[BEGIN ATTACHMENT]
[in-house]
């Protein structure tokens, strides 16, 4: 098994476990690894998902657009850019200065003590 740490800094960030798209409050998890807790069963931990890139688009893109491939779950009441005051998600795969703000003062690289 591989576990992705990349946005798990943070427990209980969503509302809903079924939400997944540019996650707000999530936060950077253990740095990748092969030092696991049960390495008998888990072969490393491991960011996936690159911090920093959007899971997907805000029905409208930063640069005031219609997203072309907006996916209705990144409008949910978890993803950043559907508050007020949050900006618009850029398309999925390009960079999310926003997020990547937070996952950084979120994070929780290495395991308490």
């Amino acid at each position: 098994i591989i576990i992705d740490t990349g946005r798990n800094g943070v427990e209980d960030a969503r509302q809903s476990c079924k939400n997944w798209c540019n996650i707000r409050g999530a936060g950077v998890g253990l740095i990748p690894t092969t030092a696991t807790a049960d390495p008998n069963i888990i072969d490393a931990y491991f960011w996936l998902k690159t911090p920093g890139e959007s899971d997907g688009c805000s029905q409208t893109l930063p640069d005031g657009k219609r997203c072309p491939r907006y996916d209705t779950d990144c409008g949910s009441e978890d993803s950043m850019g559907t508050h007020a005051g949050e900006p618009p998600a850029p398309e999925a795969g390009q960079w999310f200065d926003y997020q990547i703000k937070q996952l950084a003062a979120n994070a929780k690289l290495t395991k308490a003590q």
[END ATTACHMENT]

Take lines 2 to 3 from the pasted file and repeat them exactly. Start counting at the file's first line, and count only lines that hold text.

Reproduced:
């Protein structure tokens, strides 16, 4: 098994476990690894998902657009850019200065003590 740490800094960030798209409050998890807790069963931990890139688009893109491939779950009441005051998600795969703000003062690289 591989576990992705990349946005798990943070427990209980969503509302809903079924939400997944540019996650707000999530936060950077253990740095990748092969030092696991049960390495008998888990072969490393491991960011996936690159911090920093959007899971997907805000029905409208930063640069005031219609997203072309907006996916209705990144409008949910978890993803950043559907508050007020949050900006618009850029398309999925390009960079999310926003997020990547937070996952950084979120994070929780290495395991308490």
């Amino acid at each position: 098994i591989i576990i992705d740490t990349g946005r798990n800094g943070v427990e209980d960030a969503r509302q809903s476990c079924k939400n997944w798209c540019n996650i707000r409050g999530a936060g950077v998890g253990l740095i990748p690894t092969t030092a696991t807790a049960d390495p008998n069963i888990i072969d490393a931990y491991f960011w996936l998902k690159t911090p920093g890139e959007s899971d997907g688009c805000s029905q409208t893109l930063p640069d005031g657009k219609r997203c072309p491939r907006y996916d209705t779950d990144c409008g949910s009441e978890d993803s950043m850019g559907t508050h007020a005051g949050e900006p618009p998600a850029p398309e999925a795969g390009q960079w999310f200065d926003y997020q990547i703000k937070q996952l950084a003062a979120n994070a929780k690289l290495t395991k308490a003590q």